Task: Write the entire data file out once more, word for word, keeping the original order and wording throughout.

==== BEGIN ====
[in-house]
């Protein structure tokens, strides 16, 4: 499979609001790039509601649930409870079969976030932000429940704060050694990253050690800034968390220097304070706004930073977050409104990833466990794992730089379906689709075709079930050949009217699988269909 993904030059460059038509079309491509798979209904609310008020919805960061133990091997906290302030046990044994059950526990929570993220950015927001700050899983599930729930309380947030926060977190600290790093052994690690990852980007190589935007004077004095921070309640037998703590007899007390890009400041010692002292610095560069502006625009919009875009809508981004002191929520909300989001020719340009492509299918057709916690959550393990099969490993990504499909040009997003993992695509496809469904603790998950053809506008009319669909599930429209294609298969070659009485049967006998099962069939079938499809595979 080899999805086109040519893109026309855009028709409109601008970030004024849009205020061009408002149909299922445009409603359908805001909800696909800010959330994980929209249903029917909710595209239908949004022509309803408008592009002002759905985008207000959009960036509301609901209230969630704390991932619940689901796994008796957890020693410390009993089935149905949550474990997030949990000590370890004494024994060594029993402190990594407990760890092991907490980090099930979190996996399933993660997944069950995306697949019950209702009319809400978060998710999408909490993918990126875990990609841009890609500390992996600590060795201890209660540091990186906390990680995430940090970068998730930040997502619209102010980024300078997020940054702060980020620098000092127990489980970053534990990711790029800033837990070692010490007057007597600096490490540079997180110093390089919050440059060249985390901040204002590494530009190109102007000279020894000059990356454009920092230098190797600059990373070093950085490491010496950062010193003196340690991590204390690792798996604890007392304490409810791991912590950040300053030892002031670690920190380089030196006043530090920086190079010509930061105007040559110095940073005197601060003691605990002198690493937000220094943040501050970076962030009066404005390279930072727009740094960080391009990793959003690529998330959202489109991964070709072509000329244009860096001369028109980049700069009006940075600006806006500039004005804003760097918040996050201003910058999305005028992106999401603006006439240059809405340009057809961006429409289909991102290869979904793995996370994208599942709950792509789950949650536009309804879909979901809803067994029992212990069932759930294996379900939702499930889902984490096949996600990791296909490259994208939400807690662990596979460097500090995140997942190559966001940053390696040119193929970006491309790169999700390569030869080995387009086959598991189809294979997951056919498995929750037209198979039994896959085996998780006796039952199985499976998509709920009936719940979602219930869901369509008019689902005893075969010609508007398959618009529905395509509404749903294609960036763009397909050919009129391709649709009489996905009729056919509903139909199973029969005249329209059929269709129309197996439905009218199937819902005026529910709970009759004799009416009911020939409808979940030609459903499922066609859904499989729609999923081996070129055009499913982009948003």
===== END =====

[in-house]
């Protein structure tokens, strides 16, 4: 499979609001790039509601649930409870079969976030932000429940704060050694990253050690800034968390220097304070706004930073977050409104990833466990794992730089379906689709075709079930050949009217699988269909 993904030059460059038509079309491509798979209904609310008020919805960061133990091997906290302030046990044994059950526990929570993220950015927001700050899983599930729930309380947030926060977190600290790093052994690690990852980007190589935007004077004095921070309640037998703590007899007390890009400041010692002292610095560069502006625009919009875009809508981004002191929520909300989001020719340009492509299918057709916690959550393990099969490993990504499909040009997003993992695509496809469904603790998950053809506008009319669909599930429209294609298969070659009485049967006998099962069939079938499809595979 080899999805086109040519893109026309855009028709409109601008970030004024849009205020061009408002149909299922445009409603359908805001909800696909800010959330994980929209249903029917909710595209239908949004022509309803408008592009002002759905985008207000959009960036509301609901209230969630704390991932619940689901796994008796957890020693410390009993089935149905949550474990997030949990000590370890004494024994060594029993402190990594407990760890092991907490980090099930979190996996399933993660997944069950995306697949019950209702009319809400978060998710999408909490993918990126875990990609841009890609500390992996600590060795201890209660540091990186906390990680995430940090970068998730930040997502619209102010980024300078997020940054702060980020620098000092127990489980970053534990990711790029800033837990070692010490007057007597600096490490540079997180110093390089919050440059060249985390901040204002590494530009190109102007000279020894000059990356454009920092230098190797600059990373070093950085490491010496950062010193003196340690991590204390690792798996604890007392304490409810791991912590950040300053030892002031670690920190380089030196006043530090920086190079010509930061105007040559110095940073005197601060003691605990002198690493937000220094943040501050970076962030009066404005390279930072727009740094960080391009990793959003690529998330959202489109991964070709072509000329244009860096001369028109980049700069009006940075600006806006500039004005804003760097918040996050201003910058999305005028992106999401603006006439240059809405340009057809961006429409289909991102290869979904793995996370994208599942709950792509789950949650536009309804879909979901809803067994029992212990069932759930294996379900939702499930889902984490096949996600990791296909490259994208939400807690662990596979460097500090995140997942190559966001940053390696040119193929970006491309790169999700390569030869080995387009086959598991189809294979997951056919498995929750037209198979039994896959085996998780006796039952199985499976998509709920009936719940979602219930869901369509008019689902005893075969010609508007398959618009529905395509509404749903294609960036763009397909050919009129391709649709009489996905009729056919509903139909199973029969005249329209059929269709129309197996439905009218199937819902005026529910709970009759004799009416009911020939409808979940030609459903499922066609859904499989729609999923081996070129055009499913982009948003």